The Ideal Ministry 4/11

In Memory of the 100th anniversary of the death of P. T. Forsyth this year (2021), I will outline his eleven points in the chapter entitled ‘The Ideal Ministry’ (as printed in The British Congregationalist, 18th October, 1906), in the book Revelation Old and New.

4. The Ideal Ministry: MISSIONARY

“The ideal ministry must be missionary. It must be in the apostolic succession. Here again it is the organ of the Church. The Church is nothing if not apostolic. But apostolic in the true sense of the word – missionary and evangelical. We are gaining clearer views of what the Apostles really were. They were not Bishops. They were missionaries. evangelists on the great scale. They were not organisers, administrators, hierarchs. They were heralds, preachers. They were not there to regulate enthusiasm, but rather to rouse and spread it.

They were firebrands much more than fire brigades. They stirred the spirit, they did not quench it. The ideal ministry must be missionary at home or abroad. It must have the propagandist passion, the contagious secret, the universal dream, the pity, the love, the power of faith, the pity for mankind.

But I will not dwell on that here. We are all convinced, of the missionary nature of the Church and ministry.

Letting go – Missionally speaking

letting goI am a father. My children are the first of both my parent’s family lines to grow up in a Christian home. As a young man of twenty one, I had a lot of catching up to do regarding the Christian faith, when God actually invaded my personal space and started asking some pretty searching questions of me. I never went to Sunday school as a youth, and as far as God was concerned, I couldn’t have given a hoot to whatever ‘religious people’ said and claimed. I don’t even think I went into a church. My life and family were God-less.  We weren’t barbaric savages eating the flesh of our neighbours (not that I remember anyway), but we were, when the two-edged sword is speaking it’s truth – God-less.

Strangely, I am not aware that I even came across what I now know as re-formed, redeemed, renewed, born-again, evangelical, bible believing, Spirit-filled, rescued sinners turned saints – i.e. a Christian, as we say in the West, or a Nazarene, as Christians call themselves in Iraq and elsewhere in the Middle East.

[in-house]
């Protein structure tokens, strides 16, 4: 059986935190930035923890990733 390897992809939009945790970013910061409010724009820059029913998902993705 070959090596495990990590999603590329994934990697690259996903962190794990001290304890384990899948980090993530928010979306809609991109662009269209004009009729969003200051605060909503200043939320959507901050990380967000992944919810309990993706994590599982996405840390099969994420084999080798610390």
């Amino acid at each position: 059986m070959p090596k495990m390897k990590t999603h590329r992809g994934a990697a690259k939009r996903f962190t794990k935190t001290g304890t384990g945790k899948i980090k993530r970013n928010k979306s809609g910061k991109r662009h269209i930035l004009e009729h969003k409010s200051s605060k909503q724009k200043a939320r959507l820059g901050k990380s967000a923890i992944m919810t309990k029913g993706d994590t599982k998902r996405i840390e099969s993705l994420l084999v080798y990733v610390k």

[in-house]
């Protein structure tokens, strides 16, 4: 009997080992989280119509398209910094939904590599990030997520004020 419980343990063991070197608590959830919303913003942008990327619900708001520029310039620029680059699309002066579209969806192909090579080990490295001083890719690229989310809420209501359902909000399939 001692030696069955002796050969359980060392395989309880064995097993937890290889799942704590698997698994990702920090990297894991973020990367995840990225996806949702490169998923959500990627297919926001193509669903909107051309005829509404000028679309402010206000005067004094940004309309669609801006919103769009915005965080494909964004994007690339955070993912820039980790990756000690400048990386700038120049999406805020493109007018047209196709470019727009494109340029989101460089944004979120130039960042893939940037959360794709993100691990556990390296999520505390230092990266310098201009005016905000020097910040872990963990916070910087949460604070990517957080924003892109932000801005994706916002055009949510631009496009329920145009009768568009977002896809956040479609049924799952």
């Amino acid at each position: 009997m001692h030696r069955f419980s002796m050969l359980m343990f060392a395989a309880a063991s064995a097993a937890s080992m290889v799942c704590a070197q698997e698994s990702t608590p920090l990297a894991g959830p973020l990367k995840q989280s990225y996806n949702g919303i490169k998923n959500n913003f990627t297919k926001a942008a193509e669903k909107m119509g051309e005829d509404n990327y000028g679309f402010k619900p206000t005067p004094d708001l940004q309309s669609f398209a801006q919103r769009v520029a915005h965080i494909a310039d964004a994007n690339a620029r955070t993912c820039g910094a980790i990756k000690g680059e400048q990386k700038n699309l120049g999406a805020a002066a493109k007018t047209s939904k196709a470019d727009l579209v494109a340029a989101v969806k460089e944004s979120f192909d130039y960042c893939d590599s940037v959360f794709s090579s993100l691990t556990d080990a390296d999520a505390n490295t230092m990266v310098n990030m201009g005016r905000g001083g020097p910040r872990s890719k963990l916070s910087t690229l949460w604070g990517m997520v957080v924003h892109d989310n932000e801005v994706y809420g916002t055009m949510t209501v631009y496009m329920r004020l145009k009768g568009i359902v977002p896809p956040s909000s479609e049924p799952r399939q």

I couldn’t have given a hoot to something I didn’t understand or think about in people I never met (I was thoroughly secularised). Until God met me. That’s the introduction to my indifferent-atheist-secularist-1980’s materialist-turned follower of Jesus (and those details can wait for another time) life.  But God met me.

Three years previously, as a goofy teenager, I met this gorgeous woman, one of those God-botherers, but I couldn’t take my eyes off her (I still can’t). This is how it panned out (minimalism at it’s best): I met my (future) wife; God met me; we met our children. Our children thus grew up in a home with both parents madly in love with each other and God!

I am so proud of my kids (er, adults now)! My daughter, beautiful – clever – deep (like her mum), is my jewel. She could do anything she wants in this world. If she wanted to be an engineer, boom, done. If she wanted to be a writer, she could. And she may yet well be. But she has chosen to keep her heart and her ears and her mind and her life open to whatever God has for her. She is currently exploring missionary possibilities on the other side of the world. God bless the other side of the world!

The cost of missions; the cost of following Jesus does not just effect the individual concerned, it affects the whole family. I am certain my daughter could command a high standard of living in whatever she sets her mind to. She could earn high. She could do what she wants, when she wants, how she wants.

But she has chosen another way, the Way – of Jesus. Surrendering her God-given skills and ability unto the service of Jesus Christ is surely my highest honour as a father and my daughters greatest decision. There is a lot of uncertainty, in income, in security, in future decisions. But my attitude is simple: that’s what the majority world have to live with anyway. Us Westerners are so soppy and soft sometimes. We want secular/materialist/godless ‘securities’ (pension, salary, safety, etc) for our children, we often desire them as parents to make ourselves feel more secure in our God-less Chrisianised faith.

In fact, what we often truly want (our secret desires) for our children, is a successful secular/materialist life with a veneer of respectable Christianity (i.e. the Western Church – i.e. we want them saved but we don’t want their salvation to cost too much to our safe and mediocre lives). We want for our children a suburban piety – a Christianity without heart, a Jesus without the Cross and mission without the cost. We play with Jesus, and frankly, he can keep his Cross. When we talk about missions, what we really mean is someone else, somewhere else! We don’t mean me, we don’t mean here and we don’t mean now! But Jesus does!

And yet, it is not easy to let my daughter go into a ‘missional life’ (all life is missional I know), but it just isn’t easy to let go. I know I have to let God be God and, frankly, grow up in my faith. I have to see that when God calls, He calls. When He speaks, we’d better listen. When He sends, we’d better let go.

Good bye my darling daughter. I’ll see you soon. I am so proud of you for daring to believe God at His most wonderful Word. I couldn’t ask for more, even though my humanity has tried to make me ask for less.

I love you
Dad xxx

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